New wildlife hospital good for students

Exciting challenge . . . Otago Polytechnic School of Veterinary Nursing head of programmes Dr Francesca Brown, shown in what will be a "ward" at the new wildlife hospital, believes the collaboration will be invaluable for the school and its students. PHOTO: BRENDA HARWOOD

The planned Wildlife Hospital Dunedin will provide veterinary nursing students and volunteers with a golden opportunity to boost their knowledge with hands-on, real-life experiences.

So says Otago Polytechnic School of Veterinary Nursing head of programmes Dr Francesca Brown, an enthusiastic supporter of the wildlife hospital concept.

“For our students, being involved in the wildlife hospital under the guidance of Dr Lisa Argilla will be an enormous opportunity to grow them as vet nurses,” Dr Brown said.

The brainchild of world-renowned avian and wildlife veterinarian Dr Lisa Argilla, Wildlife Hospital Dunedin is preparing to open in mid-January in association with the vet nursing school.

The Wildlife Hospital Trust and The Star are working together through the “Saving Our Native Species” campaign to raise at least $60,000 by Christmas to fund vital equipment, supplies, and for a permanent vet nurse.

The campaign is off to a strong start, with members of the public donating $6227.85 in the past week.

Established nearly 30 years ago, the Otago Polytechnic School of Veterinary Nursing trains about 400 students each year – some on campus and others via distance learning around the country.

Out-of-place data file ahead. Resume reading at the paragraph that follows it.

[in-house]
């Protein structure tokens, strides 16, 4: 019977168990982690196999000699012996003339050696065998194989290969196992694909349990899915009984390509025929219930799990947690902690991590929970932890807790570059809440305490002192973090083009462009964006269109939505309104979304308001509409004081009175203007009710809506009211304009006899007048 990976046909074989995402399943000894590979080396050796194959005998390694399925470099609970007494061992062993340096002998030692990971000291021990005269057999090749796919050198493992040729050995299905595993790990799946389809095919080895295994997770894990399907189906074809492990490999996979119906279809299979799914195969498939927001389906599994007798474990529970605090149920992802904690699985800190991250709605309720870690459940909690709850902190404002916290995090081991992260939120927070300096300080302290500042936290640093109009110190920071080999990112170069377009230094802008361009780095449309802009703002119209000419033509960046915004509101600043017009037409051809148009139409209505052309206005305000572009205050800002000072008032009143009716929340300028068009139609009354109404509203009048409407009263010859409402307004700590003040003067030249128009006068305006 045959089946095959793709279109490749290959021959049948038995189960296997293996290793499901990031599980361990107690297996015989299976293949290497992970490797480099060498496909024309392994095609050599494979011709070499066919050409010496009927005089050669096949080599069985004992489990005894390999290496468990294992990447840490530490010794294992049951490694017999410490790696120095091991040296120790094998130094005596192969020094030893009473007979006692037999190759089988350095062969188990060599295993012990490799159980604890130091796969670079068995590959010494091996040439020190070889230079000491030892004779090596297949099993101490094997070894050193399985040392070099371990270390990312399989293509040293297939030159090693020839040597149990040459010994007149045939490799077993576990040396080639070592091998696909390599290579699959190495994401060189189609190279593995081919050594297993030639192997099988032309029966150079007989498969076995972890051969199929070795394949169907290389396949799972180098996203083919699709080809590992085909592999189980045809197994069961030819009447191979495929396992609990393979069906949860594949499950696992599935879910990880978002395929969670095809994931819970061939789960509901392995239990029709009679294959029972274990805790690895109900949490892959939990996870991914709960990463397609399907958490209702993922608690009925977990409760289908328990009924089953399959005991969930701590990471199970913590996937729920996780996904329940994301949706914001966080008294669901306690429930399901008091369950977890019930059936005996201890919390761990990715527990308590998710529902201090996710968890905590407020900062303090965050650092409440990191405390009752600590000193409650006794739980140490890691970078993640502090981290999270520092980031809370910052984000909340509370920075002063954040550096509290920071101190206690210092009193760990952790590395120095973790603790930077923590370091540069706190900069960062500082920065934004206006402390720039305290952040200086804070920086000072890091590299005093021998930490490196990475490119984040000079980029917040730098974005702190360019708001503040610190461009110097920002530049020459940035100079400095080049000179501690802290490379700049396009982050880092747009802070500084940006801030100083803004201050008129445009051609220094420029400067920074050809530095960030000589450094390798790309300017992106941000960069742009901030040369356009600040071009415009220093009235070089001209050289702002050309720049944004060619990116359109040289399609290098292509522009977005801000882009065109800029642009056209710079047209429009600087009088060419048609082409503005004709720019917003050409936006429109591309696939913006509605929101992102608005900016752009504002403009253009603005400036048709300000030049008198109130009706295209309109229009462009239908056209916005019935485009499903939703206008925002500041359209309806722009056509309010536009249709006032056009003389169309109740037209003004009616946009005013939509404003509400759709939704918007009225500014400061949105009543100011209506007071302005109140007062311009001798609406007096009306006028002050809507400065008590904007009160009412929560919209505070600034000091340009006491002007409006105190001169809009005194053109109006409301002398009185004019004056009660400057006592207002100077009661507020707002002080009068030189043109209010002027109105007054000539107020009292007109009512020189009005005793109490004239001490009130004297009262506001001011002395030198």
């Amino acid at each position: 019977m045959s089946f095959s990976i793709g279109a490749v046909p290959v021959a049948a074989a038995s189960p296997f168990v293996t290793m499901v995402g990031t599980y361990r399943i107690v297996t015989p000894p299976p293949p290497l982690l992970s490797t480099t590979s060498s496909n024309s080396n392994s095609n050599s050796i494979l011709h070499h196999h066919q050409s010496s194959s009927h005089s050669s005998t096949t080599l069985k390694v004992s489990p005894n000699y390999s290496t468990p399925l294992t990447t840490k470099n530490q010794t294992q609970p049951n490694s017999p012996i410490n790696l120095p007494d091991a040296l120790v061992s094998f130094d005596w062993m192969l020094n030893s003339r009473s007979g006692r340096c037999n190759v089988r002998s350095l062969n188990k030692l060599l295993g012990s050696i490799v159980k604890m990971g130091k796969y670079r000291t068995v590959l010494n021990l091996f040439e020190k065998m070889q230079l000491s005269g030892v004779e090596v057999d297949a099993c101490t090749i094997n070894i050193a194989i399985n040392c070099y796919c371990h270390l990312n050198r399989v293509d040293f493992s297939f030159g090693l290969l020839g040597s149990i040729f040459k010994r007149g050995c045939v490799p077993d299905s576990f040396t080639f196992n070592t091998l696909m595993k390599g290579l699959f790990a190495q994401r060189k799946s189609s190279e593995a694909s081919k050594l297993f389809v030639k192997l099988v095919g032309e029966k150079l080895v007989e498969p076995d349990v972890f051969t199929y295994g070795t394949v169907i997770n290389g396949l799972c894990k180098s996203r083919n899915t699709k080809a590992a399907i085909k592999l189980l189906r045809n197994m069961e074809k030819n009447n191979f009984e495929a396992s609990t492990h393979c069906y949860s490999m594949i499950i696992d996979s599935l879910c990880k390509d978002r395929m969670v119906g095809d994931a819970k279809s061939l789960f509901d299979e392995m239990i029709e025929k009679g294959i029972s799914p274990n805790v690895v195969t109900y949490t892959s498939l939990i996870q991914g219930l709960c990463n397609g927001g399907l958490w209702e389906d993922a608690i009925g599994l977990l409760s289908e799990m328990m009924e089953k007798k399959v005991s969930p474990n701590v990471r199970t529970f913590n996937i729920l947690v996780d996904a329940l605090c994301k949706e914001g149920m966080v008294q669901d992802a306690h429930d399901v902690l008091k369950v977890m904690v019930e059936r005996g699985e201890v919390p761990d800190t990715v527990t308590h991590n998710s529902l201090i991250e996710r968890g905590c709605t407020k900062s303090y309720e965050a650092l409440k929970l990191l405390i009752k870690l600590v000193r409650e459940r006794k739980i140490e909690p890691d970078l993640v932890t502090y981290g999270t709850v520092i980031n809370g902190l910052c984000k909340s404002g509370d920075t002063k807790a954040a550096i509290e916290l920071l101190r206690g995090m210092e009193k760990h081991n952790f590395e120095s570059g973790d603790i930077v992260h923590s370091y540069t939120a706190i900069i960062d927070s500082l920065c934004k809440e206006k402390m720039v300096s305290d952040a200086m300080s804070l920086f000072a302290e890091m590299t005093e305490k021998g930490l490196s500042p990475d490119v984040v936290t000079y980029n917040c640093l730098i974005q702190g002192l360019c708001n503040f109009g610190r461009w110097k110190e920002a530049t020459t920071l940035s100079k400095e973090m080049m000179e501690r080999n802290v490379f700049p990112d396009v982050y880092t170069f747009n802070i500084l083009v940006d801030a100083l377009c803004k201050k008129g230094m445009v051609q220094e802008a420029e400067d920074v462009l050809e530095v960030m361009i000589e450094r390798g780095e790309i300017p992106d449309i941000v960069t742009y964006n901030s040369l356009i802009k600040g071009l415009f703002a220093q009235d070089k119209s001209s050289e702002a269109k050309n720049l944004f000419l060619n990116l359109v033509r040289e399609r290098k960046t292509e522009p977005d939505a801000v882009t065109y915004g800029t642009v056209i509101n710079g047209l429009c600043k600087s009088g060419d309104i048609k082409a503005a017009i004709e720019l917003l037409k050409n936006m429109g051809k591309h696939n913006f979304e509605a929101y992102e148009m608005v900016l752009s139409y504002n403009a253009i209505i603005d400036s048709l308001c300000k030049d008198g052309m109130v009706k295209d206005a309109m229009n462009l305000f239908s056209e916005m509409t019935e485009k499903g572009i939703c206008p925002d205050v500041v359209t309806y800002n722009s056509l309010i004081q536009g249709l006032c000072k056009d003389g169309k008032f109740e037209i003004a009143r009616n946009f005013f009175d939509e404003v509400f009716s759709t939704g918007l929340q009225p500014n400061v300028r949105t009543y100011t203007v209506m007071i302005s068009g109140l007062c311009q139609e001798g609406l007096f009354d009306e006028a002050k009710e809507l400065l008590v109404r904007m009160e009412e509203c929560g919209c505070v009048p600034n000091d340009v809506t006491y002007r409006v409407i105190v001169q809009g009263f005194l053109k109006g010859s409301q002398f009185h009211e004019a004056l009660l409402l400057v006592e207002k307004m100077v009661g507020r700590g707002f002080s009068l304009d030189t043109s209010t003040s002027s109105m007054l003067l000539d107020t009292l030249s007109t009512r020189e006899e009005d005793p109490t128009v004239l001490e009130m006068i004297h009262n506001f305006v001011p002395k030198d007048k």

There are a range of programmes available, including animal care, vet nursing assistant, vet nursing, and rural animal technology.

The vet nursing programme was previously a one-year course, but from next year would move to a two-year course as part of the collaboration with Wildlife Hospital Dunedin, Dr Brown said.

“Having the students able to do some of their work experience hours in the wildlife hospital will be great exposure for them.

“And regardless of whether they end up working in conservation, or in a veterinary practice, the experience will be invaluable.

“To increase their knowledge while saving birds and other creatures is huge.”

Dr Argilla’s commitment to teaching would mean students were given plenty of chances to learn, including taking a hands-on role during surgery.

“It will definitely be valuable experiential learning that will mean our students are very capable when they graduate.”

The presence of the wildlife hospital will also provide opportunities for volunteers to gain experience and undertake “micro bites” of learning through the EduBits programme, which is recognised by NZQA.

As one of 12 vet nursing schools around the country, the Otago Polytechnic School of Veterinary Nursing believes the association with the wildlife hospital will be an important “point of difference”, Dr Brown said.

“We think it will help us to attract people who are keen on the Dunedin experience and the wildlife experience,” she said.